“It was all their last night, as their employers had instructed them to return home. Only Paul, having a Ukrainian girlfriend and me, with my newfound nihilism, were staying despite the upgrading of government warnings.“I stayed out with the cartographer, Nick. He was from Florida. He and Tej, the Ukrainian, gave me a crash course around the surprisingly huge cocktail scene in Kyiv. A call with my wine supplier a few days later would inform me that Ukraine is making big headway into the natural wine scene. 


Shaken, not stirred. Paravoz Underground Hidden Bar in Kyiv.


A fine head on Dave Carr’s beer in Kyiv.


Dried fish and beer in Podil, Kyiv.

“We ended in Gogi, a Georgian restaurant, chatting with the owners. It was here as we shared various shots of chacha grape brandy that I noticed the nervousness behind the smiles.

“As Nick worked for the OSCE, the restaurant manager was digging for any potential info, and looked more and more troubled. My teacher Irina was the same. She was originally from Luhansk, and after moving to Poltava in 2014 after the skirmishes (between the Ukrainian military and Russian-backed separatist rebels) her mother had moved back and refused to leave. Those Babushkas are stubborn, man.”

Difficulties with ATM machines followed which opened Dave’s eyes to the seriousness of the situation he was in, startling him out of feeling totally comfortable. This wasn’t going to go away.

He says: “It was just becoming day-to-day stress, even though I still didn’t feel an imminent threat – I was under the impression that this was the end game for the Russians and that it was all a big psychological power play to get something out of the West.

“I decided to ditch and head west for Lviv, some 60 kilometres from the Polish border, a gorgeous, very European city, more like Krakow or Salzburg. (By this time Dave had been joined by Craig, a friend from Newcastle). 

“Again, people seemed outwardly fine, and the bars were really busy. We ate at a chintzy medieval restaurant and drank some fairly decent milk stout at Pravda Beer Theatre, the local brewery that would later gain recognition for diversifying their range to include complimentary molotov cocktails for citizens.

“Next day we got to the Polish border at 11.30am, there was a two kilometre tailback and it wasn’t moving with rumours it had been closed. Families with kids and dogs were asking for space in cars to cross the border.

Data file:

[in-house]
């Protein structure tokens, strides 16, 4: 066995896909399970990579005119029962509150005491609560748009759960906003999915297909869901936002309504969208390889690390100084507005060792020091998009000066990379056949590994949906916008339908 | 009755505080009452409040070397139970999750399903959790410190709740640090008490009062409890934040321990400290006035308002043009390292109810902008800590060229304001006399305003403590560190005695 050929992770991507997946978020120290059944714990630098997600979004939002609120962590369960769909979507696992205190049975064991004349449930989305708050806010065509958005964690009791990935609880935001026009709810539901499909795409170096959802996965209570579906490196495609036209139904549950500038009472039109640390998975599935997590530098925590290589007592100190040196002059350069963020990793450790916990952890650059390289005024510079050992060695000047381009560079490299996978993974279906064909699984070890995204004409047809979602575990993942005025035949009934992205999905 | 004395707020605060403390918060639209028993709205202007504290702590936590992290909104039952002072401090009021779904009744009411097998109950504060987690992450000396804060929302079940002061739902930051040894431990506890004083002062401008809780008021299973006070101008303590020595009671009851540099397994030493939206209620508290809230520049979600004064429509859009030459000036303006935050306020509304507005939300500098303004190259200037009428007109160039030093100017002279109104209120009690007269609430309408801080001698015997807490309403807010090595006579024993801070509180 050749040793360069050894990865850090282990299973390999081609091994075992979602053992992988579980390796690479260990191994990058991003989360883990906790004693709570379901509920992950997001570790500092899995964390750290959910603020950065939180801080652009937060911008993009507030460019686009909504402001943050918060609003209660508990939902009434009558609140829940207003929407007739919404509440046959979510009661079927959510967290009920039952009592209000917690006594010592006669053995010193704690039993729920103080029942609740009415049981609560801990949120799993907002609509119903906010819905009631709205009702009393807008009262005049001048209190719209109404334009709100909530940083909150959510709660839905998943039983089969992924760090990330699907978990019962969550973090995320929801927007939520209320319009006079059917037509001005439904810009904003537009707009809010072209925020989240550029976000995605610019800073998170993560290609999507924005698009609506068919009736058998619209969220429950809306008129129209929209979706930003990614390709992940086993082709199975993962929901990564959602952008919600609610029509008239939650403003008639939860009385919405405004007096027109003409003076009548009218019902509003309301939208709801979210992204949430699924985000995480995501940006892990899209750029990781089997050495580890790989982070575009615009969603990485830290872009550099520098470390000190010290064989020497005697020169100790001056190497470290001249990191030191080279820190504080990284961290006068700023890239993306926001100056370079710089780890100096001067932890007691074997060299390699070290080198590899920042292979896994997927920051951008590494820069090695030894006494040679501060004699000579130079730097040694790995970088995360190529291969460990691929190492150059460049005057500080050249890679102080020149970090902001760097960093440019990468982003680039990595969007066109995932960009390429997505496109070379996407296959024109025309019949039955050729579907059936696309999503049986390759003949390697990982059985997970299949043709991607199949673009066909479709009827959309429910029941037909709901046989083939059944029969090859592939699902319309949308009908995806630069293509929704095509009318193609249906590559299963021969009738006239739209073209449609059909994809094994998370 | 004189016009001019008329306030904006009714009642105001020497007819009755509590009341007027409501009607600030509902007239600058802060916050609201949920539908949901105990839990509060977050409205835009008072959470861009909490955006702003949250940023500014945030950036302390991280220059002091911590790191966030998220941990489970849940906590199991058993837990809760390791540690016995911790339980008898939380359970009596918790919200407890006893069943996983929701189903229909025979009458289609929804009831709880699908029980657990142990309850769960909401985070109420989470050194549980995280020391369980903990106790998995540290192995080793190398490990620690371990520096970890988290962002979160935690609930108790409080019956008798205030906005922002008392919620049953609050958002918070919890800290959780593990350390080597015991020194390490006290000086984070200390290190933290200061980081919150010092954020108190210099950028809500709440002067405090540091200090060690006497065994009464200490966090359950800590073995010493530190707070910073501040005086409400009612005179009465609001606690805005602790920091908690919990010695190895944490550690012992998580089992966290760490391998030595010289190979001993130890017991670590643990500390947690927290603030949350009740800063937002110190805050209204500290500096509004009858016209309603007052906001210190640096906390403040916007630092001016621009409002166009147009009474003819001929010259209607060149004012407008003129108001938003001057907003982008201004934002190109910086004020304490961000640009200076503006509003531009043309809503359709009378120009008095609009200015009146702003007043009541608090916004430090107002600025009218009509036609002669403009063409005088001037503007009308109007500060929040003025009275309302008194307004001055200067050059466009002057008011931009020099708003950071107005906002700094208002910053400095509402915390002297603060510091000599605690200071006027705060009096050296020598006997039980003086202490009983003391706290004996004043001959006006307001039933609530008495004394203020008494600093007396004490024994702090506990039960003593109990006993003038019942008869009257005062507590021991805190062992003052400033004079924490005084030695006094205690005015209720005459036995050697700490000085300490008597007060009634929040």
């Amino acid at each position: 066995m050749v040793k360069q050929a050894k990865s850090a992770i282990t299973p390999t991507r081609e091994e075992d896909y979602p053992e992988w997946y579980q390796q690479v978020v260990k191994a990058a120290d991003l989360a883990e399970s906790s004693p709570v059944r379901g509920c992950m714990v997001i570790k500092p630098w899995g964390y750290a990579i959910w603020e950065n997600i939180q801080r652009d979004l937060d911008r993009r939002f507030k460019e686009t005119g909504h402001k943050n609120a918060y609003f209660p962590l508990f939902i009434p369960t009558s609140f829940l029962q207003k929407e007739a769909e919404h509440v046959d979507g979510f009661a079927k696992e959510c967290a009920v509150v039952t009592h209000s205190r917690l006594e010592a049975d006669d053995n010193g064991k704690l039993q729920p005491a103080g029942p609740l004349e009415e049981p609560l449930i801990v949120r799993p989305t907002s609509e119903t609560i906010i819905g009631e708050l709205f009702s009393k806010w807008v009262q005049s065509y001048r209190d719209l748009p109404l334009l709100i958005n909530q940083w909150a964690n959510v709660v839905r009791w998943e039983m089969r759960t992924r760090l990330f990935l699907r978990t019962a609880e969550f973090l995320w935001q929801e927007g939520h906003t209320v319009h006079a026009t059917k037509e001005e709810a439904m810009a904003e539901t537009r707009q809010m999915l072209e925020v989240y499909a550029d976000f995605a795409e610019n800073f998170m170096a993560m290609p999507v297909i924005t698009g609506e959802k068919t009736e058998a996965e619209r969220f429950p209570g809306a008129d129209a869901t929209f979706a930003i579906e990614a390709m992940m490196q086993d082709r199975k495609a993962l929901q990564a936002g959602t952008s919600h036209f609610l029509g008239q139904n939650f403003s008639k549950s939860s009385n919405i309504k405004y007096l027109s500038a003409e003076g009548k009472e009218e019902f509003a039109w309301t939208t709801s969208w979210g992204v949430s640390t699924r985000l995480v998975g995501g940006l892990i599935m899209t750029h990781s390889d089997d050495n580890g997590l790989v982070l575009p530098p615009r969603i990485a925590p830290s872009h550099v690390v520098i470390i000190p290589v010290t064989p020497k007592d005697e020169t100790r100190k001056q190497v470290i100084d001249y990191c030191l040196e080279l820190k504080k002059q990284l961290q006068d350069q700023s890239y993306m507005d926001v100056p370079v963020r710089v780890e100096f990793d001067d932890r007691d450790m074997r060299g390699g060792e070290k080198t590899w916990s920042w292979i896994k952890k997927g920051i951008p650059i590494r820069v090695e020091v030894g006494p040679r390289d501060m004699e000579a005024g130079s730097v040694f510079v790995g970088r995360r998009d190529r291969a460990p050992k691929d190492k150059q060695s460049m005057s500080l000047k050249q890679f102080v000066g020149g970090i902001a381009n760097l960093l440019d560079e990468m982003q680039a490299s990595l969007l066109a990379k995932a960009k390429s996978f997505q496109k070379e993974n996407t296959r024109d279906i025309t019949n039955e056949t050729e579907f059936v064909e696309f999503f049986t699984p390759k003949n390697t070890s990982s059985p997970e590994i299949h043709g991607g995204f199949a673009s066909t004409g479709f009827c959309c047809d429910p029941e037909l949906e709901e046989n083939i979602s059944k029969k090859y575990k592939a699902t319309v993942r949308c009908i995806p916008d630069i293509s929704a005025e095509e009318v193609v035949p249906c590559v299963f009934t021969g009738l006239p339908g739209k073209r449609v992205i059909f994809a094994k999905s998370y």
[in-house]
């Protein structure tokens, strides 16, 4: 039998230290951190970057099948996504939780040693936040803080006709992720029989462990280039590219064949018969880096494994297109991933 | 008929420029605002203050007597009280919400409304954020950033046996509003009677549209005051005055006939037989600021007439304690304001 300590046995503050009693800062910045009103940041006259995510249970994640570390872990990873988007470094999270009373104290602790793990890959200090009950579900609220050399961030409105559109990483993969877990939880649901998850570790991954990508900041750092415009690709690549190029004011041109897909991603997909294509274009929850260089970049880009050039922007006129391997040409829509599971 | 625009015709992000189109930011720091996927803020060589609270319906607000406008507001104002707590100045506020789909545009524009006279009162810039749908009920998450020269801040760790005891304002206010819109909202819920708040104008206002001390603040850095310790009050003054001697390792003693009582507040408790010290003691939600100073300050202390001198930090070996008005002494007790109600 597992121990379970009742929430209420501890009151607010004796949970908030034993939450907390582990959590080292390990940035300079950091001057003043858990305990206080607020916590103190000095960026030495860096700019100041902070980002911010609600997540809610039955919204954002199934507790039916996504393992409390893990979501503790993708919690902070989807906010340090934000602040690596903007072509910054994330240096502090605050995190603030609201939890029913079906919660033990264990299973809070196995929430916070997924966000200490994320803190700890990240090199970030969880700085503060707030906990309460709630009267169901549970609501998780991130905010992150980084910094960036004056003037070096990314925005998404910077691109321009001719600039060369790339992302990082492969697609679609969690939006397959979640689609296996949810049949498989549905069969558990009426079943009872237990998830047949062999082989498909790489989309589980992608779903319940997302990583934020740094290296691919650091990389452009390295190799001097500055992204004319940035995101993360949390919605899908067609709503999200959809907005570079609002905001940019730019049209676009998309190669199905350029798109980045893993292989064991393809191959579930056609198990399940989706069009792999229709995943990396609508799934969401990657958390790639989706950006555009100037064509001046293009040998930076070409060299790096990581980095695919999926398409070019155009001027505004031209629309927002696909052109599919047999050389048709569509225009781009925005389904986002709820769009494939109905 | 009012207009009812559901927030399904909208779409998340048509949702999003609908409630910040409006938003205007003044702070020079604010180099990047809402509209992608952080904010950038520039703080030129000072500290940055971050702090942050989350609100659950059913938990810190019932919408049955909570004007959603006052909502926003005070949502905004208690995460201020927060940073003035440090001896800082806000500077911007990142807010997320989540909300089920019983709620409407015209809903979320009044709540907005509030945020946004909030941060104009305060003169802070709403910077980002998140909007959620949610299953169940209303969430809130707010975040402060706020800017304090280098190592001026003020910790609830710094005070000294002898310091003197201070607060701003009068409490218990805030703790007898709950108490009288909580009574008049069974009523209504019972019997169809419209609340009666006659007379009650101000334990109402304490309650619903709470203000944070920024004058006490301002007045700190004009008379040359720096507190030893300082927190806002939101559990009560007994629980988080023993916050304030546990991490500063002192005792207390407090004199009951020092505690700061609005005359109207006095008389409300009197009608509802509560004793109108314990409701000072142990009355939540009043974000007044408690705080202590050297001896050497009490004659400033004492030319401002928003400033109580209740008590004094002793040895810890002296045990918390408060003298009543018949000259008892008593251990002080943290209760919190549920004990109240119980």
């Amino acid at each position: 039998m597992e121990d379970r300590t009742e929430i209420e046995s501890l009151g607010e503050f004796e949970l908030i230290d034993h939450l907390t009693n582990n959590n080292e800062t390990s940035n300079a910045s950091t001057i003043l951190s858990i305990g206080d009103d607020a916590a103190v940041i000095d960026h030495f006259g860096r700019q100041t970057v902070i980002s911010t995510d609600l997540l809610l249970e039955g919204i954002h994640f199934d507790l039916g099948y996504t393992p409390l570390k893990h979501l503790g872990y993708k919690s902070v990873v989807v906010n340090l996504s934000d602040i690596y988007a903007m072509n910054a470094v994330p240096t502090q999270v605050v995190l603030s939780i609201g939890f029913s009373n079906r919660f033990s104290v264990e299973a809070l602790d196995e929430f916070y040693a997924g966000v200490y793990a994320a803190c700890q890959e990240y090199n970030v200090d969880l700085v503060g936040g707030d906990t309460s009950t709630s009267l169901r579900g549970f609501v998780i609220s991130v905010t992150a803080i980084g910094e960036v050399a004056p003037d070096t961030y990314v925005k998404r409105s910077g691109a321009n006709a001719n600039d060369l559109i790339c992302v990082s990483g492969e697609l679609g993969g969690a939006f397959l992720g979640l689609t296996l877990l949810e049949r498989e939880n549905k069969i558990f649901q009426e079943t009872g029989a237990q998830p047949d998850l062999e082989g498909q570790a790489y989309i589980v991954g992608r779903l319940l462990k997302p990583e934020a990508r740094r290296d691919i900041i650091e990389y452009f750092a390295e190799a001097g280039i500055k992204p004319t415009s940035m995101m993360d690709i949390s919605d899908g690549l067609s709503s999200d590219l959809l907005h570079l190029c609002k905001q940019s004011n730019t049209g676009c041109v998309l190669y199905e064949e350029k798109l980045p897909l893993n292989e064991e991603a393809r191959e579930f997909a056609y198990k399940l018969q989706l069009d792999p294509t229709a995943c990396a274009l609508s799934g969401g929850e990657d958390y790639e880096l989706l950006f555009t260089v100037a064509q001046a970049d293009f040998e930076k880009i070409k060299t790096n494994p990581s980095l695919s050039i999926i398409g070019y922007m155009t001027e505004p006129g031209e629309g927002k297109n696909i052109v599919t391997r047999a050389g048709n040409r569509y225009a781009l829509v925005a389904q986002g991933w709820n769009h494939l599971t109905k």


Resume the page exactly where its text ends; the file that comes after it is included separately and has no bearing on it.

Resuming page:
“After 10 hours we got to the border control. They were completely overwhelmed. We were elated to finally cross into Poland around 9pm, but were quickly reduced to crushing sadness, seeing other cars full of families, luggage and dogs; realising that they may have just left their homes to go nowhere.

“In reality, I didn’t suffer any great hardship, or see the bare bones of war, but what I saw was more than enough. The speed a whole country can unravel into chaos is frightening.”

Dave continues his lessons with Irina, who escaped Poltava with her husband for the Carpathians, talking of agitators leaving handmade bombs in her local post office.

“I’m now in Vilnius and still seeing cars with Ukrainian plates and hatchbacks rammed with possessions,” he says. “A Lithuanian has just seen the Tryzub (the Ukrainian trident symbol) on my laptop and fistbumped me. There is obviously no lack of solidarity within ex-Soviet states!


The 2km queue of traffic waiting to enter Poland.

“I started to wonder where the other families were going, who they’d left behind and whether they’d ever return. A total disaster for Russia and Ukraine, led by a mafia bully, appeased by western beneficiaries in return for cheaper natural gas.

“My overwhelming sadness for the country I left has returned. Good luck Ukraine.”

“Удачи Україні”



Dave Carr and the VW Transporter have since travelled to Helsinki, Jönköping (Sweden), Copenhagen and Hamburg.

He is now living in Tallinn, Estonia, for a few months. 

He says: “My apartment block is filling up with Russian speakers and cars with Russian plates as there seems to be a small exodus from Veliky Novgorod and St Petersburg. The military force is notable in the Baltics; military jets flew over me in Lithuania, and Riga was full of excitable Americans talking openly about their pretty worrying perspectives. Troublesome times.”

He is preparing an account of his adventures in a blog to be published called Why I Left This Shit Country. He appears to be very well.

A tankful of Ukrainian passion

More than 30,000 pints-worth of Kyiv-based Varvar Brew’s eclectic craft beers – mentioned by Dave Carr in or main story – were ordered by UK bars, pubs, restaurants and retailers in just four days, as part of an initiative to show support and raise money for the people of Ukraine.   

Launched last month by Hertfordshire-based business Euroboozer, the speciality beer importer is hoping to rescue roughly 45,000 pints of beer from Varvar Brew, which has had to close down since the invasion.


Varvar Brew staff, Kiyv, Ukraine

The brewery is desperate to sell its stock to raise much-needed funds for food, medicine, to pay taxes and wages and to support the country as a whole.   

Martin Dawson of Varvar Brew said: ‘Our brewery has been unable to operate since the war began and we have stock in our warehouse in Kyiv that we are desperately looking to sell.